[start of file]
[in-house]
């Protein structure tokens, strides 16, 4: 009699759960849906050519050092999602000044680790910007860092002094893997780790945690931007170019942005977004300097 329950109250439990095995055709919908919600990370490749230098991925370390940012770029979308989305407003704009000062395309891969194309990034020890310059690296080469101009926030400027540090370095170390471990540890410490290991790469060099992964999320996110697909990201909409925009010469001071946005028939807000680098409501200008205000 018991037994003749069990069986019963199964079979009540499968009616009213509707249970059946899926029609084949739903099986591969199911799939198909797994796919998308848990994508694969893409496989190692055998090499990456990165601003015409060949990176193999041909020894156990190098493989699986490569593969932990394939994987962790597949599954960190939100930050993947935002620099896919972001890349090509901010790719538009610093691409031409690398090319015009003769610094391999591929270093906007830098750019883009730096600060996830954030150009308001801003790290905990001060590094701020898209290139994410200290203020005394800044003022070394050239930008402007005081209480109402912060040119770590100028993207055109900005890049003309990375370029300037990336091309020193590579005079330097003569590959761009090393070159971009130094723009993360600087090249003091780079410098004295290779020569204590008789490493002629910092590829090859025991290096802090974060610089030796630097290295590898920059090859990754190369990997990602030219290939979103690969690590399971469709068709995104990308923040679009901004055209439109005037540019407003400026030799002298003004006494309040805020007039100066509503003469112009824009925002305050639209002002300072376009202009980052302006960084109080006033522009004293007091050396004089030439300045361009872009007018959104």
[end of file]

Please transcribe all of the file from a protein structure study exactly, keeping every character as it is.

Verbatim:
[in-house]
């Protein structure tokens, strides 16, 4: 009699759960849906050519050092999602000044680790910007860092002094893997780790945690931007170019942005977004300097 329950109250439990095995055709919908919600990370490749230098991925370390940012770029979308989305407003704009000062395309891969194309990034020890310059690296080469101009926030400027540090370095170390471990540890410490290991790469060099992964999320996110697909990201909409925009010469001071946005028939807000680098409501200008205000 018991037994003749069990069986019963199964079979009540499968009616009213509707249970059946899926029609084949739903099986591969199911799939198909797994796919998308848990994508694969893409496989190692055998090499990456990165601003015409060949990176193999041909020894156990190098493989699986490569593969932990394939994987962790597949599954960190939100930050993947935002620099896919972001890349090509901010790719538009610093691409031409690398090319015009003769610094391999591929270093906007830098750019883009730096600060996830954030150009308001801003790290905990001060590094701020898209290139994410200290203020005394800044003022070394050239930008402007005081209480109402912060040119770590100028993207055109900005890049003309990375370029300037990336091309020193590579005079330097003569590959761009090393070159971009130094723009993360600087090249003091780079410098004295290779020569204590008789490493002629910092590829090859025991290096802090974060610089030796630097290295590898920059090859990754190369990997990602030219290939979103690969690590399971469709068709995104990308923040679009901004055209439109005037540019407003400026030799002298003004006494309040805020007039100066509503003469112009824009925002305050639209002002300072376009202009980052302006960084109080006033522009004293007091050396004089030439300045361009872009007018959104």